Medieval forest

A track through the woodland

The Charter of the Forest – common rights restored

After many years of great unrest under forest law, local people were eventually compensated with the common right to graze their livestock and domestic animals on the forest - activities that they had been carrying out for many years before the creation of nova foresta.  

The rights were restored in the 1217 Charter of the Forest (carta de foresta), which repealed the death penalty for stealing venison and abolished mutilation as a lesser punishment. Special Verderers' courts were set up to enforce the laws of the Charter: the term Verderer comes from the forest law that required them to look after the vert and venison.  

Modern day

Common rights survive today in the New Forest and are still protected by law. They are attached to land or property. The people who are entitled to them are called ‘commoners’, while those who exercise the rights are ‘practising commoners’.  

Common rights:

  • Common of pasture – the right to turn out ‘commonable’ livestock: ponies, cattle, mules and donkeys
  • Common of mast – the right to turn out pigs during the 60-day autumn pannage season.  Pigs forage for green acorns and beech mast, which are poisonous to ponies and cattle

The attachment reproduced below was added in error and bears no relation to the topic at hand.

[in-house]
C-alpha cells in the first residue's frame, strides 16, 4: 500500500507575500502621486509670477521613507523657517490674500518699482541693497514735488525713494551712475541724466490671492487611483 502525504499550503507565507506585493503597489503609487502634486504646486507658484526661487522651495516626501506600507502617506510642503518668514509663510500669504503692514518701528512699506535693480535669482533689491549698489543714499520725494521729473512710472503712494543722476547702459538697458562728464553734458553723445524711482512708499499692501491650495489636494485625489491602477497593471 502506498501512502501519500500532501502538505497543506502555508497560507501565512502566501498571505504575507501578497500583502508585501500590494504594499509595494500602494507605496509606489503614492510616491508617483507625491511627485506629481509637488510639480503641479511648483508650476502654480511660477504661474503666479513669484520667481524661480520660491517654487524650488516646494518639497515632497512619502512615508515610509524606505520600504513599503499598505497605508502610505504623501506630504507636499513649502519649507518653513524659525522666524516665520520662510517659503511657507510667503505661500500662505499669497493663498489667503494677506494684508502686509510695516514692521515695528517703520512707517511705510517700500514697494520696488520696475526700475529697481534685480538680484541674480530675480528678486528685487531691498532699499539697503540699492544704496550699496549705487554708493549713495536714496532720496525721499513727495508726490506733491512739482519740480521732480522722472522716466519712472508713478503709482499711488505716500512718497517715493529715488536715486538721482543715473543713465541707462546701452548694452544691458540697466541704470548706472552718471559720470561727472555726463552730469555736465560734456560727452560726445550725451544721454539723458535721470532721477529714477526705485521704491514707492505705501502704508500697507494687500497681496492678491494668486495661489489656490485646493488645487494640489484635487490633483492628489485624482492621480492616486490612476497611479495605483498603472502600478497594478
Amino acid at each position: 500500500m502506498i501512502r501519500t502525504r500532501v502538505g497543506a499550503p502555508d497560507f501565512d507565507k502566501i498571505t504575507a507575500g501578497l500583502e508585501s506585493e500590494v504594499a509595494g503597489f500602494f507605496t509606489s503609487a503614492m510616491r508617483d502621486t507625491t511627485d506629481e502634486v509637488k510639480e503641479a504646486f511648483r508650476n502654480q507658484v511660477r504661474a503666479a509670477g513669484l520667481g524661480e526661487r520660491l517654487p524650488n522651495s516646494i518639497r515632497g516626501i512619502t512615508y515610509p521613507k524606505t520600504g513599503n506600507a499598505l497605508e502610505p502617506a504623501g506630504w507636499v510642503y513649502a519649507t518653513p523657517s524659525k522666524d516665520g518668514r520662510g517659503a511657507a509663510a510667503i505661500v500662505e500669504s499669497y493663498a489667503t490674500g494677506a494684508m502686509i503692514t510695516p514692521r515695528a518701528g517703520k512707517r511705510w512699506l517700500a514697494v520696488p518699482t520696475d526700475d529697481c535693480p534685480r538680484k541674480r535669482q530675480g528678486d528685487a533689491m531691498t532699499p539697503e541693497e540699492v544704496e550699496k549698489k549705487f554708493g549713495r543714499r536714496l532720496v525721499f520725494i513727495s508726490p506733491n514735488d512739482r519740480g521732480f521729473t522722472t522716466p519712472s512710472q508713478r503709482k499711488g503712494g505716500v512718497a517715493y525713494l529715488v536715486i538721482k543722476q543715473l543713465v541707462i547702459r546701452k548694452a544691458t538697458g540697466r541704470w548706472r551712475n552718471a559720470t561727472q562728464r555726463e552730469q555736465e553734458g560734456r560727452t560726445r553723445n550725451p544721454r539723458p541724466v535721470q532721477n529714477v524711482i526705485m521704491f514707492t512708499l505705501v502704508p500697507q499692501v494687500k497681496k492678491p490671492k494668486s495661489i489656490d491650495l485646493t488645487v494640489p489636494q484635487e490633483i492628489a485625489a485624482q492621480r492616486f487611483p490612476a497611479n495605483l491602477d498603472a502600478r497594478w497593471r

• Estovers (fuelwood) – the free supply of wood for fuel
  • Common of pasture of sheep – still practised occasionally on the northern commons.
  • Common of marl – the right to dig lime-rich clay from marlpits to fertilise land or to use for building (right extinguished)
  • Common of turbary – the right to cut peat turves for fuel (extinguished). 

The Verderers continue to have a hugely important role in the life of the New Forest as the guardians of commoners, common rights and the forest landscape. They employ a team of agisters who assist with the management of commoners’ animals. The name comes from the term ‘agistment’  that originally referred specifically to the proceeds of pasturage in the King's forests.

The New Forest National Park is home to around 500 practising commoners who turn out over 9,000 livestock.  Without the constant grazing of these ponies, cattle, donkeys, pigs and sheep, the beautiful and unique landscape of the National Park would look very different.

  1. Medieval forest
  2. The Charter of the Forest – common rights restored (you are here)


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